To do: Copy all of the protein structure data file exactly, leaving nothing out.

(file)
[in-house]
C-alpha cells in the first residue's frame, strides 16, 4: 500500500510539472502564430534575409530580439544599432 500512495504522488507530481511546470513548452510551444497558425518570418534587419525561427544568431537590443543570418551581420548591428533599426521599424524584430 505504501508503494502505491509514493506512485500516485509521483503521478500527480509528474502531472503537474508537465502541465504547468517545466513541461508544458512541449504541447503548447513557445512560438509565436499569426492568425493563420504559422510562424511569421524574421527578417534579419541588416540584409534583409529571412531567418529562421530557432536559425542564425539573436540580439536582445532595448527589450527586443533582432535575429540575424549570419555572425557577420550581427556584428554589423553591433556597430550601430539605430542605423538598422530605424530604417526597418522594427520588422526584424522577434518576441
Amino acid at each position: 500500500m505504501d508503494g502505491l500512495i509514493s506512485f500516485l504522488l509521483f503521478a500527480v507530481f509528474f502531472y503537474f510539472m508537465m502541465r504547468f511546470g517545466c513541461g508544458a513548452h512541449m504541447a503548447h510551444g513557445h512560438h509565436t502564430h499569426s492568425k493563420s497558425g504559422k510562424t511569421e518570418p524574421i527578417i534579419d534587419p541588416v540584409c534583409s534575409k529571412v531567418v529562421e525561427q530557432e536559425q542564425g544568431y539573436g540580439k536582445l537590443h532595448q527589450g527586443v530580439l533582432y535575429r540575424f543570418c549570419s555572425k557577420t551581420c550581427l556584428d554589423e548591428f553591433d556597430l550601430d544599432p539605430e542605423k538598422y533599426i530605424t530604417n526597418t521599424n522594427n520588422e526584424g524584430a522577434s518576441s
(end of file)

[in-house]
C-alpha cells in the first residue's frame, strides 16, 4: 500500500510539472502564430534575409530580439544599432 500512495504522488507530481511546470513548452510551444497558425518570418534587419525561427544568431537590443543570418551581420548591428533599426521599424524584430 505504501508503494502505491509514493506512485500516485509521483503521478500527480509528474502531472503537474508537465502541465504547468517545466513541461508544458512541449504541447503548447513557445512560438509565436499569426492568425493563420504559422510562424511569421524574421527578417534579419541588416540584409534583409529571412531567418529562421530557432536559425542564425539573436540580439536582445532595448527589450527586443533582432535575429540575424549570419555572425557577420550581427556584428554589423553591433556597430550601430539605430542605423538598422530605424530604417526597418522594427520588422526584424522577434518576441
Amino acid at each position: 500500500m505504501d508503494g502505491l500512495i509514493s506512485f500516485l504522488l509521483f503521478a500527480v507530481f509528474f502531472y503537474f510539472m508537465m502541465r504547468f511546470g517545466c513541461g508544458a513548452h512541449m504541447a503548447h510551444g513557445h512560438h509565436t502564430h499569426s492568425k493563420s497558425g504559422k510562424t511569421e518570418p524574421i527578417i534579419d534587419p541588416v540584409c534583409s534575409k529571412v531567418v529562421e525561427q530557432e536559425q542564425g544568431y539573436g540580439k536582445l537590443h532595448q527589450g527586443v530580439l533582432y535575429r540575424f543570418c549570419s555572425k557577420t551581420c550581427l556584428d554589423e548591428f553591433d556597430l550601430d544599432p539605430e542605423k538598422y533599426i530605424t530604417n526597418t521599424n522594427n520588422e526584424g524584430a522577434s518576441s